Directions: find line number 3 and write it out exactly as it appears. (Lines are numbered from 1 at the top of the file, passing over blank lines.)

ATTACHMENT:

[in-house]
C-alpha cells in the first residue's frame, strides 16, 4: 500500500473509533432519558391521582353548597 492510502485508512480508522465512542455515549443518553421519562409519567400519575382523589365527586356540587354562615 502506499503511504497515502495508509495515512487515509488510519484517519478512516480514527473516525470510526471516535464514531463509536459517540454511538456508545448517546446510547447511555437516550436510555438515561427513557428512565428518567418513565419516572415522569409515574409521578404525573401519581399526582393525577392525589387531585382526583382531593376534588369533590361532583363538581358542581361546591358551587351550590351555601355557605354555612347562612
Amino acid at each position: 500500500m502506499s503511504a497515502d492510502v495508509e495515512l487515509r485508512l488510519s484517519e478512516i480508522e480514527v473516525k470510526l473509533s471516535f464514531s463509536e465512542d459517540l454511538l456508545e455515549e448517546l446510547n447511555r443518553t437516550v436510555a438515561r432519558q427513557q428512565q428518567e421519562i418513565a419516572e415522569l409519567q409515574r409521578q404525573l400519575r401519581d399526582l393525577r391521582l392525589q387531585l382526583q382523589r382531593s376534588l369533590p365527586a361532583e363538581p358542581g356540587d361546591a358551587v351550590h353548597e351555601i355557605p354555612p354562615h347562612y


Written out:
Amino acid at each position: 500500500m502506499s503511504a497515502d492510502v495508509e495515512l487515509r485508512l488510519s484517519e478512516i480508522e480514527v473516525k470510526l473509533s471516535f464514531s463509536e465512542d459517540l454511538l456508545e455515549e448517546l446510547n447511555r443518553t437516550v436510555a438515561r432519558q427513557q428512565q428518567e421519562i418513565a419516572e415522569l409519567q409515574r409521578q404525573l400519575r401519581d399526582l393525577r391521582l392525589q387531585l382526583q382523589r382531593s376534588l369533590p365527586a361532583e363538581p358542581g356540587d361546591a358551587v351550590h353548597e351555601i355557605p354555612p354562615h347562612y